International edition
August 22, 2019

Magnate KT Lim seeks to team with Genting Malaysia to overtake Empire and save the casino

Resorts World Catskills' owner considers prepackaged bankruptcy

Resorts World Catskills' owner considers prepackaged bankruptcy
Resorts World Catskills' losses are due to gross gaming revenues that lagged 45 percent below company projections in year-one alone, in a Northeast market over-saturated with gambling options.
United States | 08/13/2019

Empire Resorts reported a second-quarter 2019 loss of USD 35.96 million, due to gross gaming revenues below projections and overleverage. Gaming experts have traced the casino’s problems to its location, far from New York City. Lim hopes to turnaround the situation by bringing more electronic gaming nearer to the city, and Resorts World Catskills intends to introduce sports betting before NFL season begins.

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mpire Resorts, parent company of Resorts World Catskills casino in New York State, recorded a second-quarter 2019 loss of $35.96 million on revenue of $60.07 million and operating expenses of $79.94 million, according to a Friday financial filing.

The company, which owns the Town of Thompson casino and the Monticello Raceway horse track, cautioned that it’s considering a voluntary, prepackaged Chapter 11 bankruptcy, according to a Friday Securities and Exchange Commission filing, as reported by Times Herald-Record.

The warning follows six of months of 2019 losses totaling $73.5 million. From the casino’s February 8, 2018 opening through the end of last June, Empire has reported $211.5 million in losses, an average of roughly $12.4 million per month.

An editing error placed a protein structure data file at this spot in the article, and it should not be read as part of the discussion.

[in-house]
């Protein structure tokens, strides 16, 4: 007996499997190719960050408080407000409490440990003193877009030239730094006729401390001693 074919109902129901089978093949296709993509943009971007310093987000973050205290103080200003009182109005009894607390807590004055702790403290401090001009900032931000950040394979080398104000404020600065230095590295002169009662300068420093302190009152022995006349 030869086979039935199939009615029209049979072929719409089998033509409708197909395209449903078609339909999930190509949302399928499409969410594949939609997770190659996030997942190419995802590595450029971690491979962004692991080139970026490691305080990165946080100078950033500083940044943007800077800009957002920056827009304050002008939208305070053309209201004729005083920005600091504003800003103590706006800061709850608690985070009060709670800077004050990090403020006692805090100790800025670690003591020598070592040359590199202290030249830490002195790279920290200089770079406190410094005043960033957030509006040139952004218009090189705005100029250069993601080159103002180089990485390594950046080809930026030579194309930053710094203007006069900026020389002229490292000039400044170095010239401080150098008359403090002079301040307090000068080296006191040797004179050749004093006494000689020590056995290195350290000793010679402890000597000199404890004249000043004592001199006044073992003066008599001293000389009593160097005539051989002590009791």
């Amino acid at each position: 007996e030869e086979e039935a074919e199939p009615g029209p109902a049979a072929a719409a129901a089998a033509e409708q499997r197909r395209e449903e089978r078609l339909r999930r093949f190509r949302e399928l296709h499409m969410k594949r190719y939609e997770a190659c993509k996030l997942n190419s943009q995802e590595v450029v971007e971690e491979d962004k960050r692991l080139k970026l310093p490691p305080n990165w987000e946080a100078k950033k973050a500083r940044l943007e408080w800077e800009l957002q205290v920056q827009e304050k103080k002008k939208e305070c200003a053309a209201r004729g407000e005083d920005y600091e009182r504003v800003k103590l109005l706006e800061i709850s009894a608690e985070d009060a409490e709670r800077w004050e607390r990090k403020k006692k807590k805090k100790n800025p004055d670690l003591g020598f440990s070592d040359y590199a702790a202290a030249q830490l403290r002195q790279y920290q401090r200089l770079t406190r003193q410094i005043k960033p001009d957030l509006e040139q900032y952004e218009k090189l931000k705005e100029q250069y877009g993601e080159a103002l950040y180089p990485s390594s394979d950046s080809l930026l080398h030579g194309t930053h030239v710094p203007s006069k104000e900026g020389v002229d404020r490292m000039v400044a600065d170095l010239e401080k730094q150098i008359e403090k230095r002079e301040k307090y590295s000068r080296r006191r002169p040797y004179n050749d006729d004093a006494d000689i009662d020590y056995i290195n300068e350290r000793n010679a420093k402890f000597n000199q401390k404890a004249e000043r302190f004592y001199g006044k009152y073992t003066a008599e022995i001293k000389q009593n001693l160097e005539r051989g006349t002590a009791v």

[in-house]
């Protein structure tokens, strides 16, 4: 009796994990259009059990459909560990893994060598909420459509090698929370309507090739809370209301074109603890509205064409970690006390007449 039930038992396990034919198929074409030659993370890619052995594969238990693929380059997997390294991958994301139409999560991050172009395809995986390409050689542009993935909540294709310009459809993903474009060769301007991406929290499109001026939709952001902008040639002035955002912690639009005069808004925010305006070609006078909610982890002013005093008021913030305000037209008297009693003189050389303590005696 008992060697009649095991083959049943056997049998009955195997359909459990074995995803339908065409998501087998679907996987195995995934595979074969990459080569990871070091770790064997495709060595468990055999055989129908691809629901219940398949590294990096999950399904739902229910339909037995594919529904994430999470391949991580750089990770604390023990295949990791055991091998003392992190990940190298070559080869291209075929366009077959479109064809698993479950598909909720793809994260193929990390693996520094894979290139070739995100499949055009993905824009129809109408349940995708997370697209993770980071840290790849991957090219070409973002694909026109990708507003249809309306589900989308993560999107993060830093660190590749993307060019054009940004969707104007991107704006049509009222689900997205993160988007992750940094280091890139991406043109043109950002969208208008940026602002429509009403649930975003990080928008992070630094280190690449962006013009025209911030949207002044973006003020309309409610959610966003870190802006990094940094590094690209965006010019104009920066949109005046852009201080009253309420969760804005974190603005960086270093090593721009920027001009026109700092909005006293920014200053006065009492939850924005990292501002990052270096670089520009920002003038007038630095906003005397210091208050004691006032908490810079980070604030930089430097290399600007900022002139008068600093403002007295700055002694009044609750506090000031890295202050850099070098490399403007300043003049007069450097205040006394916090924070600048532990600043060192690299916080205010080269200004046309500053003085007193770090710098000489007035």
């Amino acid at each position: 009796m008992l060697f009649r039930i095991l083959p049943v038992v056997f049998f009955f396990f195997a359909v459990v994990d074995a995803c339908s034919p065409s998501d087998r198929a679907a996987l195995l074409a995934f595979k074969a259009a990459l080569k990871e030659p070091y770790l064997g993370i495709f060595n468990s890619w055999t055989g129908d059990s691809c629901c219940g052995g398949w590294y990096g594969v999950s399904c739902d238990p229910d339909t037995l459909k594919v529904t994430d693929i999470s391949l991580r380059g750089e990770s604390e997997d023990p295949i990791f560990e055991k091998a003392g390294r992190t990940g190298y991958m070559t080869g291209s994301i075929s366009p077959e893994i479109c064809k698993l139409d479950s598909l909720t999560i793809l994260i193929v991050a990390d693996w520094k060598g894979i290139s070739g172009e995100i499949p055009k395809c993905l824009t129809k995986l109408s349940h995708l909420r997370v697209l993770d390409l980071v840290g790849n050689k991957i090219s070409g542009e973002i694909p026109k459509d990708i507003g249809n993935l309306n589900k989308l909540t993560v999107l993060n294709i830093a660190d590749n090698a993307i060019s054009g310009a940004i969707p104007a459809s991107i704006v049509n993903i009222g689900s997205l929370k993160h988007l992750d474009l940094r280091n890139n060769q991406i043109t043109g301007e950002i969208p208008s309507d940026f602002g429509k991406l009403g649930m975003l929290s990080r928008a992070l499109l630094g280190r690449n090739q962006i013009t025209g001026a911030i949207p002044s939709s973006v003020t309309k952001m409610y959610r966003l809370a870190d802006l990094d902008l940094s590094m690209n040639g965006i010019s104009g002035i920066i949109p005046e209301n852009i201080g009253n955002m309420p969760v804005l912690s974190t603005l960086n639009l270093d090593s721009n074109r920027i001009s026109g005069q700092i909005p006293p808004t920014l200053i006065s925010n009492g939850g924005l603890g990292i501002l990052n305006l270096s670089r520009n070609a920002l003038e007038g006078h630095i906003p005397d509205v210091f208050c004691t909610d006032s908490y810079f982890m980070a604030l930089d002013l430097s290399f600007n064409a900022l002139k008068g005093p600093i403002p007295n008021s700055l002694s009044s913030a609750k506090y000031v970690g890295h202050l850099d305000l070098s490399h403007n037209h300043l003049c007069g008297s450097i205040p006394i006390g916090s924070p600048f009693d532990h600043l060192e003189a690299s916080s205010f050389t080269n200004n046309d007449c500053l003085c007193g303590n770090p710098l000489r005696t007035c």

The losses are due to gross gaming revenues that lagged 45 percent below company projections in year-one alone, in a Northeast market over-saturated with gambling options. Plus, the company is over-leveraged. It paid $35.86 million in interest, through the first six months of 2019, on the $487.5 million debt load it took on to build the $928 million casino.

If the company seeks a prepackaged bankruptcy, it would be to smooth and accelerate a Chapter 11 filing. Empire and its creditors would try to agree on a financial reorganization plan before the company submitted it for court approval. A prepackaged bankruptcy would be Empire’s only option to avoid breaching its debt covenants if it pursues Chapter 11 protection, the company stated in its Friday filing.

If the company can’t restructure its debt and other obligations, “we may not have enough cash and working capital to fund the operations,” the company warned. “As a result, we may be required to seek to implement an in-court proceeding under Chapter 11 of the United States Bankruptcy Code” to cover expenses for the casino, its hotels and future golf course.

On July 25, Malaysian-Chinese casino magnate K.T. Lim, whose family trust Kien Huat Realty owns 86 percent of Empire, said he wants to buy the company’s outstanding shares to save it. Such an acquisition by Kien Huat would make bankruptcy, and any accompanying debt reduction, easier because Empire’s debt holders would be negotiating with just a Lim-controlled business entity.